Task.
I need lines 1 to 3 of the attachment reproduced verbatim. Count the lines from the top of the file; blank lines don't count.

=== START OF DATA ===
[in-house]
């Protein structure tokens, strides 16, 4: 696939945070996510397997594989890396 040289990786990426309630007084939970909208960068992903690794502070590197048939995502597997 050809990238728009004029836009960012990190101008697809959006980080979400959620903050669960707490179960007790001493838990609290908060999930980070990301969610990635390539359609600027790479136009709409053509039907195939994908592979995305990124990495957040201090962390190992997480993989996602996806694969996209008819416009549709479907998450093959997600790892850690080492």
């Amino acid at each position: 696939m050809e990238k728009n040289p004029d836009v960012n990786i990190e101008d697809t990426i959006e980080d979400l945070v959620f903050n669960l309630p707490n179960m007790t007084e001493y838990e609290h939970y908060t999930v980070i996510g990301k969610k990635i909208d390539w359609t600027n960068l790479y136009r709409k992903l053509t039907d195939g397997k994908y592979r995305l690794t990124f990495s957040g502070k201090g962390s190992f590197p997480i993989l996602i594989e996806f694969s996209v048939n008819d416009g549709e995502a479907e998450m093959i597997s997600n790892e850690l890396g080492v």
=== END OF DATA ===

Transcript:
[in-house]
């Protein structure tokens, strides 16, 4: 696939945070996510397997594989890396 040289990786990426309630007084939970909208960068992903690794502070590197048939995502597997 050809990238728009004029836009960012990190101008697809959006980080979400959620903050669960707490179960007790001493838990609290908060999930980070990301969610990635390539359609600027790479136009709409053509039907195939994908592979995305990124990495957040201090962390190992997480993989996602996806694969996209008819416009549709479907998450093959997600790892850690080492």
């Amino acid at each position: 696939m050809e990238k728009n040289p004029d836009v960012n990786i990190e101008d697809t990426i959006e980080d979400l945070v959620f903050n669960l309630p707490n179960m007790t007084e001493y838990e609290h939970y908060t999930v980070i996510g990301k969610k990635i909208d390539w359609t600027n960068l790479y136009r709409k992903l053509t039907d195939g397997k994908y592979r995305l690794t990124f990495s957040g502070k201090g962390s190992f590197p997480i993989l996602i594989e996806f694969s996209v048939n008819d416009g549709e995502a479907e998450m093959i597997s997600n790892e850690l890396g080492v």